SHIL must show that it has acted reasonably having regard to equity and the substantial merits of the case, and regard must be had to the size and the administrative resources of the employer in treating this as sufficient reason for dismissing Irene. The tribunal must not substitute its own views in place of the employers. In Iceland Frozen Foods Ltd v Jones, it was held that if the reason for dismissal falls within the band of reasonable responses which a reasonable employer might have adopted, then the dismissal is fair and if it falls outside it is unfair. Whilst this approach was not adopted in Haddon, in Post Office v Foley and HSBC v Madden it was confirmed that the legal principles set out in Iceland Frozen Foods Ltd was the correct approach. It is not compulsory that the employers should follow the ACAS Code of Practice on Disciplinary and Grievance Procedures, but it will be taken into consideration to assess the reasonableness of employers’ actions. There will be an increase of up to 25% of the award to employees if the tribunals found the employer did not follow the ACAS Code of Practice on Disciplinary and Grievance Procedure. This gives Irene a prima facie case of unfair dismissal claim.
The remedy for unfair dismissal is at the discretion of the tribunals. The potential remedies are reinstatement (same job), re-engagement (similar job) and compensation. Normally, re-instatement and reengagement are not awarded as most employers quickly fill the vacant positions. This leaves Irene with financial compensation. This is made of basic and compensatory award but not injury to personal feelings. It is based on age, continuous length of service (maximum of 20 years) and the weekly pay. The maximum basic award could be £15240. This could be reduced if the unfair dismissal is due to misconduct. The compensatory award is based on the principles set out in Norton Tool Co Ltdand the maximum cap at the moment is £80,541.
SHIL could argue that Irene is not entitled to any bonuses because it has power over its payment. In Commerzbank v Keen, it was held that the employers acted in good faith when it decided not the pay the bonuses; it was not arbitrary, capriciously or irrational. This will make it difficult for Irene to challenge SHIL decision not to pay the discretionary bonuses. However, in Braganza v BP Shipping Ltd, the employee could challenge the reasonableness of the employers’ actions. A discretionary bonus could become contractual over time
Irene can make a claim against SHIL on the basis of unlawful discrimination of harassment as a Spanish under the Equality Act 2010 s 26(1). To be successful, Irene must prove that she has been harassed and that SHIL is vicariously liable.
Liza described Irene as ‘a dirty girl and has a lifestyle of a prostitute’ and Bellita also told Irene that Liza has decided to squeeze her out because “her face did not fit with the company.” This is an unlawful discrimination. Irene must satisfy the ET that what Liza said meant to treat her less favourable on racial grounds than other employees. In Jones, a mixed-race man was ill-treated, both physically and verbally by his fellow employees. They called him ‘chimp’, ‘monkey’ and ‘baboon’ because he was a mixed race. He was moved to another area but he suffered further abuse when a colleague stuck a notice at his back bearing the words ‘Chipmonks are go’. He made a claim under ss 1(1)(a) and 4(2)(c) of the Race Relations Act 1976 and the ET was satisfied that he was treated less favourably because he was a mixed race and that the employers were vicariously liable under s 32(1) of the Race Relations Act 1976.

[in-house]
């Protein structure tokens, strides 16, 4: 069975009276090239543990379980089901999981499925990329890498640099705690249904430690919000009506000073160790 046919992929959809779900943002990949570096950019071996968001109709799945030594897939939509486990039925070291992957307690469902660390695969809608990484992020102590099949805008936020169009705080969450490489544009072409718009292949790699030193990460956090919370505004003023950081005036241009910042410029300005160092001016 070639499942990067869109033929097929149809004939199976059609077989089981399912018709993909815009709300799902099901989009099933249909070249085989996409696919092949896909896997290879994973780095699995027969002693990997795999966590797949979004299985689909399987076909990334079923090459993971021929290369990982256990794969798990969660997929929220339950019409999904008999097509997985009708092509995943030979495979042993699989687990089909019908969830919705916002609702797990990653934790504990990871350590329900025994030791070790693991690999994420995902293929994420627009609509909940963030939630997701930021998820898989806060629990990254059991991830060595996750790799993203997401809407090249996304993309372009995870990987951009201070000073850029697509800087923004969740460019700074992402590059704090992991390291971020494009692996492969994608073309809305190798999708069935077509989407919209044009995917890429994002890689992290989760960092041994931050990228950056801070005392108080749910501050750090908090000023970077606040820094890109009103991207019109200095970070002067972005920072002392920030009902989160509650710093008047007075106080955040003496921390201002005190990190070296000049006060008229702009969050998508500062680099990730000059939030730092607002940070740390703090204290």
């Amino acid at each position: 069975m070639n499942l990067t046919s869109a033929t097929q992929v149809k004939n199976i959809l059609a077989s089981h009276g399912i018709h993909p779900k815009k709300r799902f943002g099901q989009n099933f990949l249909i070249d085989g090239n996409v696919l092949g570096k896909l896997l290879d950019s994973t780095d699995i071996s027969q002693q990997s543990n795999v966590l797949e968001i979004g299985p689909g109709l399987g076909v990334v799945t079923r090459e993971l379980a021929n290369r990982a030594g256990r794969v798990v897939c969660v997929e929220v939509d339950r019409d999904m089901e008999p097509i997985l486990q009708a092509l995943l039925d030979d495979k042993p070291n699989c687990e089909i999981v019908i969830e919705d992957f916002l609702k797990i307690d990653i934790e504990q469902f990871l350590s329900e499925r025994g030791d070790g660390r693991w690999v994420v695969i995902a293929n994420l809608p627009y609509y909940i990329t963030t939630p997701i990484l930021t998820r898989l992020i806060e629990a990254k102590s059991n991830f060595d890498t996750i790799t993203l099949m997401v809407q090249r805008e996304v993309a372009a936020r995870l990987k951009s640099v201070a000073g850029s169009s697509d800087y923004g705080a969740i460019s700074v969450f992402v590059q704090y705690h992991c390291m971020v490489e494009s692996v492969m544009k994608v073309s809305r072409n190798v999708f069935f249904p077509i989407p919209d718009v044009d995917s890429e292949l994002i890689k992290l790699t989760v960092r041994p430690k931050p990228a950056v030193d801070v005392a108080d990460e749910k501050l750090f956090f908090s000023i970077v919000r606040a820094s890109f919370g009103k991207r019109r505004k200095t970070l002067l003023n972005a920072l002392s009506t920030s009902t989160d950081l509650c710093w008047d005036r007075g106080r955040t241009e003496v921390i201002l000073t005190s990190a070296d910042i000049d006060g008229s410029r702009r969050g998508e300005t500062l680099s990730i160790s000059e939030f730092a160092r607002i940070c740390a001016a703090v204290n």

The harassment should be dealt with from the perception of the aggrieved. The ET should not break down harassment suffered by an employee into individual incidence but must make an objective assessment whether or not harassment has occurred. A single incident of harassment by an employee can constitute an actionable offence. It is a matter of fact and degree. In Insitu “Hiya, big tits” towards a female, ET considered the remarks sufficiently serious to constitute a detriment and that the employers were vicariously liable. The detriment in this context means disadvantage.
The s 32(3) Race Relation Act 1976 provides a defence for a conscientious employer who takes reasonable steps to prevent unlawful discrimination. However, there is no defence for an employer to claim that it was not the direct cause of the harassment. The Court of Appeal interpreted the phrase “in the course of employment” in the Race Relations Act 1976 to mean ordinary sense of the language the employers’ actions should go beyond mere words. The employers must take disciplinary actions to prevent all forms of harassment.
It is likely that Liza started all these insults to harass Irene so that she will leave the company. For instance, in Porcelli v Strathclyde, a female science laboratory technician was subjected to a series of sexual harassment by two male laboratory technicians as part of a campaign to try to persuade her to leave the school. In this case, Irene friend Bellita told Irene that Liza was out to get her because “her face did not fit” with SHIL. Her dismissal does not seem to be based on genuine grounds and that Irene had been subjected to unlawful discrimination (harassment). SHIL has not taken any steps to address it when Bellita told SHIL’s HR about the incident at the pub. This suggests SHIL knows about the unlawful discrimination (harassment) but take reasonable steps to prevent it. SHIL will be vicariously liable.